Today we have with us Meg Mahoney, a dance educator…
1. Can you tell readers how you became involved in dance and a bit about your background?
I started dancing late (18), when I was at Carleton College, an academically-focused school, majoring in Asian Studies. Dance was part of the PE department, but it was an inspiring class — taught by a professional dancer, Linda Osborne, who commuted from the Twin Cities. Linda danced in a company lead by Margret Dietz, a fabulously inspiring woman who had danced with Mary Wigman in Germany, and whose circle of students I joined. Unfortunately, Margret died in ’72, just after I graduated. I spent some time soaking up inspiration from her company while they were still together, but from there I moved to an artists’ community in Washington State, where I taught, choreographed & did some performing.
Think early 70s… a picturesque little town, an artsy community, funky jobs, bartering garden produce & art for food & services… add some hippie-looking folks to the picture & you’ll get the idea. I took classes and workshops wherever I was and whenever I could. Eventually I emerged & spent a year in NYC getting certified as a movement analyst at the Laban/Bartenieff Institute and then moved to Seattle, where I spent ~7 years teaching creative movement, modern, tap & what-have-you at private studios & preschools in Seattle.
Just after we started a family, my husband & I took a 2-year hiatus in Japan (oh my gosh, we’ve settled down?). After returning, I decided to give up teaching dance and get certified as a teacher (health benefits… consistent pay… school-schedule vacations…). I was a classroom teacher for 4 years, and then I found myself happily building a dance program in my current location, where I’ve been the only full-time dance specialist in Seattle School District for the last 10 years or so.
2. Do you have a “dance philosophy”?
Hmmm… not really! Dance is a prism with a kajillion facets, all of them fascinating… But at various decision-making junctures, I’ve found it valuable to identify my mission & a vision for my work. For a number of years, my mission has been thus: to build relationships, experiences, and exposure for children that guide them to learn, love learning, and live richer lives. That mission has played out in my professional vision — to build a dance program which uses dance as a basic component of education, supporting academic, social, emotional, and physical growth in children, and to expand the program by aiming for excellence, supported by contact with professional colleagues and my own professional development. Although both mission & vision are realities now, the “aiming for excellence” part makes for a forever-journey of growth & change, moving closer & never arriving.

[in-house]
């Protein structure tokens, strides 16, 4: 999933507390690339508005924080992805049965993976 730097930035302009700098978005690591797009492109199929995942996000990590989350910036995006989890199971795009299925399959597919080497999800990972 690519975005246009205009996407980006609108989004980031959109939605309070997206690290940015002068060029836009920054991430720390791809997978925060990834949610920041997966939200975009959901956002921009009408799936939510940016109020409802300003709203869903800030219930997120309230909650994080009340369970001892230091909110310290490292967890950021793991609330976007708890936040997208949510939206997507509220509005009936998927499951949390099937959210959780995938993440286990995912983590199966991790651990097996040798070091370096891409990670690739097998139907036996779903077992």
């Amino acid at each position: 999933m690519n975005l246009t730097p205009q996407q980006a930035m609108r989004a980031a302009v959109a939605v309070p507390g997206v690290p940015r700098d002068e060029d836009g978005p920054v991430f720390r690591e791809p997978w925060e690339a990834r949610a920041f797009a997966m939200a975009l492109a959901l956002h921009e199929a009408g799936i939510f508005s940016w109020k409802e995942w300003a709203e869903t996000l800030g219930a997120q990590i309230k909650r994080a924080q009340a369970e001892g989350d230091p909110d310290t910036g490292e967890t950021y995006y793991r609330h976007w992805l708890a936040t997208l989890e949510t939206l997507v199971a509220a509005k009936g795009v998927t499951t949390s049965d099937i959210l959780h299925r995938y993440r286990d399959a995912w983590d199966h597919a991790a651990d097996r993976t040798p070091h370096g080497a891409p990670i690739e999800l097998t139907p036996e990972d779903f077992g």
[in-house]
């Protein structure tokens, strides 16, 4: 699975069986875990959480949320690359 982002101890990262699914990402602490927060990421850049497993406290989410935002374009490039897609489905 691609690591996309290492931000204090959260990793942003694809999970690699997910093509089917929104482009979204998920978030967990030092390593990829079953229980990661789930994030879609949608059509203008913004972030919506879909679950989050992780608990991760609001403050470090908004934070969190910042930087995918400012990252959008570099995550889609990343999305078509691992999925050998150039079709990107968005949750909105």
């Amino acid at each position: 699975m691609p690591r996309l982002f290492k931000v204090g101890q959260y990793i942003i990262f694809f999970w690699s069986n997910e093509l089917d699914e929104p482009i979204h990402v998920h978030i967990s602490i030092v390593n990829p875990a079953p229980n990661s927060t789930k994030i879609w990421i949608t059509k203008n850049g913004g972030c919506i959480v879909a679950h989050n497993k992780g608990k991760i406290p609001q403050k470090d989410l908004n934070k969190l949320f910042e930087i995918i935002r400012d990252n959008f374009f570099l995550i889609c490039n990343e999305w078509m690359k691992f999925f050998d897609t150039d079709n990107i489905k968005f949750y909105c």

3. You work in the public school system. Can you share a bit about the rewards and challenges?
Rewards: Watching the magic of dance work for all kinds of kids; seeing kids grow as dancers from kindergarten through 5th grade; empowering them to experience themselves as dancers & choreographers by the time they leave. And of course… a steady job; a salary; health benefits, insurance & retirement; a generous helping of vacations throughout the year that fit with a family’s schedule…
Challenges: Classroom management – I like bringing dance to every child in a school, but they’re not all there by choice or easy to reach! Isolation is a challenge – other teachers are great colleagues, but it’s different from collaborating with other artists. A full-time schedule is very consuming & less than ideal. Given a full schedule of teaching & other school responsibilities, it can be hard to take care of yourself physically (providing your own body with the warm-up it needs)!
4. How is working in a school different from teaching in a studio?
So many ways! I get to/have to work with everyone, regardless of their personal interest in dance. I get to/have to integrate other content areas. I get to/have to teach 30-40 classes per week, depending upon the schedule worked out by the school. I get to/have to work with boys & girls from many different cultures & income levels. The choice between “get to” & “have to” really depends upon your personality & goals. Working in a public school is the right place for me, because it gives me a chance to introduce dance to kids & families that wouldn’t have it otherwise.